From space to sustainability: U of T alumnus Julius Lindsay helps physics grads navigate career options
When asked how he developed an interest in physics, University of Toronto alumnus Julius Lindsay just laughs.
“I was – am – a big Star Trek and Star Wars nerd,” he says, adding that Grade 8 was when his passion took the form of a career aspiration.
That was the year his class participated in the Canadian National Marsville Program. The students studied space exploration and planned a trip to Mars, building models of habitats and human life-support systems. Lindsay’s group research topic was nuclear fusion, and he was fascinated by the crossover he observed between complex NASA reports and Star Trek.
Lindsay’s interest in math and science led him to U of T, where he double majored in physics and mathematics in the Faculty of Arts & Science as a member of New College, graduating in 2006. In 2017, he returned to U of T as an alumni mentor.
“Coaching is one of my personal strengths, and I feel like I've gotten to the point in my career where I have valuable information to share,” he says. “I wanted to give back and also feel more connected to the school.”
One piece of advice he gives to all his mentees – “just get your foot in the door” – stems from first-hand experience. His first job after university was a clerical job at the Ontario Realty Corporation, where he’d previously worked as a summer student. Little did he know, the role would be the catalyst for a career in sustainability.
“The Green Energy Act was just coming into effect at the provincial level and the board of our agency was interested in sustainability reporting,” he says. “They knew I was a physics major and said, ‘Julius, you know math, so you can do these greenhouse gas calculations.’ I learned the specific climate change information on the job, but it was the ability to do math that helped me get my foot in the door.”
Today, he is project manager of climate change and sustainable development for the city of Richmond Hill. He’s developing a corporate climate change framework, working with the city’s internal departments to understand and prepare for the consequences of climate change. He’s also leading the city’s community energy and emissions plan, which brings together internal staff, external stakeholders and community groups to increase energy efficiency and decrease greenhouse gas emissions throughout Richmond Hill.
His physics degree continues to be instrumental. “You have to understand how things work together, how to communicate them in a way that people can understand and how to get results. That’s what you do in physics: you get a problem and use tools to solve it. Where I am today is largely because of my physics background.”
“I enjoyed my time at U of T, and a large part of that was playing football and being on the team,” says Lindsay (photo courtesy Julius Lindsay)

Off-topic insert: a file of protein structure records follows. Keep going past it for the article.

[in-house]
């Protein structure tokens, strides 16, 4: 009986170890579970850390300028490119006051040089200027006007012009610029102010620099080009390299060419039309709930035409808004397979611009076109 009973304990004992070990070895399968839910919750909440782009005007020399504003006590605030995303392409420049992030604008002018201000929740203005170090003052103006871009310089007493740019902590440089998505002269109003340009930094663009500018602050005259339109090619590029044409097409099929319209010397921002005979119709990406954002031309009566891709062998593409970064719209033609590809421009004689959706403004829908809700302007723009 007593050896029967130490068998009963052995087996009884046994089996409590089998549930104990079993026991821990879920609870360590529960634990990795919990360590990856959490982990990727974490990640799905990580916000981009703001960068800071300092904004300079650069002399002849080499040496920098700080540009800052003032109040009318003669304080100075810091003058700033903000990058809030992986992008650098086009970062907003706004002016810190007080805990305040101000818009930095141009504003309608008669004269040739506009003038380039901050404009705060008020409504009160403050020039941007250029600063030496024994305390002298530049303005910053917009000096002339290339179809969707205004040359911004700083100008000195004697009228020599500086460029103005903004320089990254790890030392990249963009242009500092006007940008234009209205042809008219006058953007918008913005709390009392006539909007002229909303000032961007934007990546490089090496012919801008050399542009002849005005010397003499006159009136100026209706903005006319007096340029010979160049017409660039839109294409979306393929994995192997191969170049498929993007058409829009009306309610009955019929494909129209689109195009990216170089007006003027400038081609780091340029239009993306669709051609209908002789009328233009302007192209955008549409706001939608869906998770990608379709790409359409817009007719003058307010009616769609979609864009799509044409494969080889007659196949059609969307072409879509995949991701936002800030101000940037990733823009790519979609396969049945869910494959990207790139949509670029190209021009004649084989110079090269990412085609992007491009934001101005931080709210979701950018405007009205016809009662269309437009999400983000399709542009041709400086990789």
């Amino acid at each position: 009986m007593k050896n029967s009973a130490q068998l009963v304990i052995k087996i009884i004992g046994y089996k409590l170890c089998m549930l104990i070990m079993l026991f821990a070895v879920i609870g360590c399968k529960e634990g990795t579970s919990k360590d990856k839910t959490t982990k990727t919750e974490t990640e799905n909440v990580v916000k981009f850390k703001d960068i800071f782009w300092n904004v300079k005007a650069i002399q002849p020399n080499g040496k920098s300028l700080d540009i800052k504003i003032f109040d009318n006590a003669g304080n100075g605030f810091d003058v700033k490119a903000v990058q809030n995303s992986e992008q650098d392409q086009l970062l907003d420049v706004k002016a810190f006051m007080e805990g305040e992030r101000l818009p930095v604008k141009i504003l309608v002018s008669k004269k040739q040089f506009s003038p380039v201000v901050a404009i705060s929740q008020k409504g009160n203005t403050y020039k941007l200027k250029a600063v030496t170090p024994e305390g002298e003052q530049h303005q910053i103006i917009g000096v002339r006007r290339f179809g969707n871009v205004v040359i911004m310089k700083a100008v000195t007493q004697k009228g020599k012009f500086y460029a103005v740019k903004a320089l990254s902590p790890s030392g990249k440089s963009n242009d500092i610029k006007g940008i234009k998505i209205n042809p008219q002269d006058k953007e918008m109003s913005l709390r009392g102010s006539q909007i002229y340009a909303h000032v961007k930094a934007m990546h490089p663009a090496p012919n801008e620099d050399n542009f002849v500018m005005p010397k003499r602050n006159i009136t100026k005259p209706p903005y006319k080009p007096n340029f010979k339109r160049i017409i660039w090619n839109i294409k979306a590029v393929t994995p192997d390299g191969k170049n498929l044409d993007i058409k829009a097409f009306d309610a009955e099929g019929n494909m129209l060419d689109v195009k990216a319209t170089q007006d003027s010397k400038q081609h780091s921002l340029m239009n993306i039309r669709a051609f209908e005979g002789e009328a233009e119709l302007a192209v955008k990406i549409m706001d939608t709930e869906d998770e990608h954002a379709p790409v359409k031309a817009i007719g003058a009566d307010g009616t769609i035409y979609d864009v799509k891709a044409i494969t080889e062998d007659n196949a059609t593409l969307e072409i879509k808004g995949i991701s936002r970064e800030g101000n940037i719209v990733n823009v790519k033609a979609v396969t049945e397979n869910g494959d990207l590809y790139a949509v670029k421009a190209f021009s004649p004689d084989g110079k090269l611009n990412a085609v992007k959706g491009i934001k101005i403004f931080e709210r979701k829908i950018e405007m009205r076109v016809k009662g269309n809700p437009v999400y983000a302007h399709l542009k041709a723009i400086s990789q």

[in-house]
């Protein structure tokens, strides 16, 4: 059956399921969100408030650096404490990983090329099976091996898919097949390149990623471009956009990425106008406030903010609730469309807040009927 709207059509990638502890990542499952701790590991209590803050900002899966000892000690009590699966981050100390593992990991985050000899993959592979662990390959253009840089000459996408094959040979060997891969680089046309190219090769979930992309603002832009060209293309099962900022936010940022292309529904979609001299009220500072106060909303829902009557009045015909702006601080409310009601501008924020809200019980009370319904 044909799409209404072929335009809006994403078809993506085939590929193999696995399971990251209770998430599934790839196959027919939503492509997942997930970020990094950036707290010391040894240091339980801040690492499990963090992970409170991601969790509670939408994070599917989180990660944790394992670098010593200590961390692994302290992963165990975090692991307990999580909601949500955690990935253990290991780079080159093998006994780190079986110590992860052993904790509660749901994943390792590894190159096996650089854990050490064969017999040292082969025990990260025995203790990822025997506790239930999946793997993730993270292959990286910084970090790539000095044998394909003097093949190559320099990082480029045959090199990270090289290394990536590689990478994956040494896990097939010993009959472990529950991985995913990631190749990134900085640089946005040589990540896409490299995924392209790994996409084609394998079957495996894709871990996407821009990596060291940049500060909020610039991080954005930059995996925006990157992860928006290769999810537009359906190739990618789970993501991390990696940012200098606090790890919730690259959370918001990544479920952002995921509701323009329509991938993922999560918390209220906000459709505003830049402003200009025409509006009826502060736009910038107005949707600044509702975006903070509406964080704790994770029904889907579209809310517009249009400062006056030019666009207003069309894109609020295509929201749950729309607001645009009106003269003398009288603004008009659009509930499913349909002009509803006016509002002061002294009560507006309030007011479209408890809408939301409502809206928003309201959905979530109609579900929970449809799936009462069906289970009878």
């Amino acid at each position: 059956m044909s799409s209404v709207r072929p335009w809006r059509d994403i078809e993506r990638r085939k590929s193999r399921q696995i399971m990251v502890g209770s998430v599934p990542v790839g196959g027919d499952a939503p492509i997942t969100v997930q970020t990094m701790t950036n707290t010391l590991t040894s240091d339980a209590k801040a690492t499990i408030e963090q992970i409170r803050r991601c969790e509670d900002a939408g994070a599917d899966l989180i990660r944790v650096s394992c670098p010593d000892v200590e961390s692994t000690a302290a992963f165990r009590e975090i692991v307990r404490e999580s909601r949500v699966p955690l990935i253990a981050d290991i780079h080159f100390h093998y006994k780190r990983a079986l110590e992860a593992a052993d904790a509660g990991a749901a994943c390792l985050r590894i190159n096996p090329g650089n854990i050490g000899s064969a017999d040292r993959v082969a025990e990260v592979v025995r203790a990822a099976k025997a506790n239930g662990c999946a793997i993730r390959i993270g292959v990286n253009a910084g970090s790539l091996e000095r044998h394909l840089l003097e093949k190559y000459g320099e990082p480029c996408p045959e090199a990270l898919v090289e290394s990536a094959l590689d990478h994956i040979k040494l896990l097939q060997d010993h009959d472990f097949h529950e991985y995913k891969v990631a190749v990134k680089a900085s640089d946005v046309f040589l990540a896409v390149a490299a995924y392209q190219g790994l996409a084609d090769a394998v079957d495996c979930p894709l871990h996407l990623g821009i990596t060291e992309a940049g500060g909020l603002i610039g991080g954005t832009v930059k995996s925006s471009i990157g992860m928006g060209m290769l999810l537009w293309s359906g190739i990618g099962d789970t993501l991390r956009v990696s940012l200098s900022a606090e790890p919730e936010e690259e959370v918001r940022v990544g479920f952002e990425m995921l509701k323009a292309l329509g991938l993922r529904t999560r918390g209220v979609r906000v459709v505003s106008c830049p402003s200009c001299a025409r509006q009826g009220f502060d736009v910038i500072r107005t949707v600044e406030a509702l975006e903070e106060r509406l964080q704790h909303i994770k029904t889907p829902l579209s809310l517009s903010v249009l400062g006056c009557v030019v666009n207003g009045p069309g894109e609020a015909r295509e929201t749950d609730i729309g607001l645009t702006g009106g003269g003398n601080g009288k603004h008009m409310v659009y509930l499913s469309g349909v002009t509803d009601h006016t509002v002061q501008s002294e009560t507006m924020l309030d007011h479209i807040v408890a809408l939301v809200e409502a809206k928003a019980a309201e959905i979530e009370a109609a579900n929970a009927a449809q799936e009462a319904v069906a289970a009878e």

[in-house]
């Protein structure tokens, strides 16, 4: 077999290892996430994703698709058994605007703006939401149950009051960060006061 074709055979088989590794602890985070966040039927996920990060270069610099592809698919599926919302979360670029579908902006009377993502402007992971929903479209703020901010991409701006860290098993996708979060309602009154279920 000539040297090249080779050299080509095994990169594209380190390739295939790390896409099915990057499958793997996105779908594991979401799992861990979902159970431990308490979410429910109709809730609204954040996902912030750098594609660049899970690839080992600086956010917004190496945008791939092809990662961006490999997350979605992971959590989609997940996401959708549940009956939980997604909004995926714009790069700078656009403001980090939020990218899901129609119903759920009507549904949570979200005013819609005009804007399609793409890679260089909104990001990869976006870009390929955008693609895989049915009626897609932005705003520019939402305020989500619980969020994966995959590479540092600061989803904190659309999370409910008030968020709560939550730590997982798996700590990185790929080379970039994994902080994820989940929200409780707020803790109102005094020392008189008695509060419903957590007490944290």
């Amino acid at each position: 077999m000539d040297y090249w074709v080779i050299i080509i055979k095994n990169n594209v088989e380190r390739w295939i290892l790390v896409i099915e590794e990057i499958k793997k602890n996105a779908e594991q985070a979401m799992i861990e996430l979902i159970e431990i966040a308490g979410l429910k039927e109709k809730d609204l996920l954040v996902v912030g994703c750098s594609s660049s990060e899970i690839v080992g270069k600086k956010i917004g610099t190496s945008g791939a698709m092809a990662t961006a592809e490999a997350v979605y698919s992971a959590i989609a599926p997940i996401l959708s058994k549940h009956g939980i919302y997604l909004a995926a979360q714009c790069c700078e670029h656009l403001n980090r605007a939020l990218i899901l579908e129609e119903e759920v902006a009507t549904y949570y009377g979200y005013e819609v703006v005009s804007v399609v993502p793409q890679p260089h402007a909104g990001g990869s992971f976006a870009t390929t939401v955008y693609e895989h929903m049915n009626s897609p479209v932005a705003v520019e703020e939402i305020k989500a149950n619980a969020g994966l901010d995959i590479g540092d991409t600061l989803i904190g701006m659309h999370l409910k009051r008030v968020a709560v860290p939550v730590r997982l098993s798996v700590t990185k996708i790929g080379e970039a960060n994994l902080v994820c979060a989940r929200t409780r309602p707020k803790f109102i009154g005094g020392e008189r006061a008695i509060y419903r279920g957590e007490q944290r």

Lindsay says his career path illustrates the versatility of a physics degree and gives him a unique perspective as an alumni mentor because he can provide insight for students looking to pursue careers outside of academia.
“People think of it as an impressive degree, but it doesn’t match 100 per cent to one job,” he says. “You have to figure out where you want to go and what you want to do. A lot of the time I've spent with students has been determining what skills are transferable, how to market themselves and what kinds of careers are possible with a physics degree.”
“During my time as Julius's mentee, we spoke a lot about his career path and the jobs he had right out of undergrad,” says Tess King, who graduated from U of T in 2019 as a member of Innis College with an honours bachelor of science in physics and geographic information systems. “I was most interested in learning about his specific career choices because I was hoping to apply some of the lessons he learned to understand what job I wanted. I was looking for a direct path from physics to some physics-related job, but I learned that most careers are not so linear. It has more to do with how you apply yourself.”
Helping students navigate their studies and explore various options after graduation is incredibly rewarding, says Lindsay – so much so that he launched a new mentorship program in collaboration with other members of the Blues Football Alumni Network.
“I enjoyed my time at U of T, and a large part of that was playing football and being on the team,” he says. “I thought a mentorship program would be amazing for the football program — it’s valuable for the students and the alumni.”
He believes the value of mentorship lies in the connections it builds.
“You’re not only helping students figure out what they're going to do as they transition to careers; you're also helping them cope with being a student. I’ve found it turns into more of a life coach relationship, which for me is helpful and fulfilling.”